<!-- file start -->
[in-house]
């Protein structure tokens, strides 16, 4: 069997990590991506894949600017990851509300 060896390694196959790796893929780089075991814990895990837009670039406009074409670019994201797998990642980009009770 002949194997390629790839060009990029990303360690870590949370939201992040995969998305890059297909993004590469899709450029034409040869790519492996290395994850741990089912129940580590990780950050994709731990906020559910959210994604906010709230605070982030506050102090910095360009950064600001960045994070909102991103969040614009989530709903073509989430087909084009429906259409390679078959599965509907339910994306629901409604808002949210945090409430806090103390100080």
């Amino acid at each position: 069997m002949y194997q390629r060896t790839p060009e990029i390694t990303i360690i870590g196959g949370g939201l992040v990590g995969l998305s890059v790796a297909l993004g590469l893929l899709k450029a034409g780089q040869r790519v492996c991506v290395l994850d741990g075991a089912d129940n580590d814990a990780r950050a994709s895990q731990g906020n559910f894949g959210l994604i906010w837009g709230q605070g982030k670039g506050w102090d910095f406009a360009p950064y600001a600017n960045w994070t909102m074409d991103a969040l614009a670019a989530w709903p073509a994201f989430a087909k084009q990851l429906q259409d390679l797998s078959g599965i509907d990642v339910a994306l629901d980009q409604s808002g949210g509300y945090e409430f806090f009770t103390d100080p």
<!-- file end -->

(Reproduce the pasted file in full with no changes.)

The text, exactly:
[in-house]
């Protein structure tokens, strides 16, 4: 069997990590991506894949600017990851509300 060896390694196959790796893929780089075991814990895990837009670039406009074409670019994201797998990642980009009770 002949194997390629790839060009990029990303360690870590949370939201992040995969998305890059297909993004590469899709450029034409040869790519492996290395994850741990089912129940580590990780950050994709731990906020559910959210994604906010709230605070982030506050102090910095360009950064600001960045994070909102991103969040614009989530709903073509989430087909084009429906259409390679078959599965509907339910994306629901409604808002949210945090409430806090103390100080």
């Amino acid at each position: 069997m002949y194997q390629r060896t790839p060009e990029i390694t990303i360690i870590g196959g949370g939201l992040v990590g995969l998305s890059v790796a297909l993004g590469l893929l899709k450029a034409g780089q040869r790519v492996c991506v290395l994850d741990g075991a089912d129940n580590d814990a990780r950050a994709s895990q731990g906020n559910f894949g959210l994604i906010w837009g709230q605070g982030k670039g506050w102090d910095f406009a360009p950064y600001a600017n960045w994070t909102m074409d991103a969040l614009a670019a989530w709903p073509a994201f989430a087909k084009q990851l429906q259409d390679l797998s078959g599965i509907d990642v339910a994306l629901d980009q409604s808002g949210g509300y945090e409430f806090f009770t103390d100080p």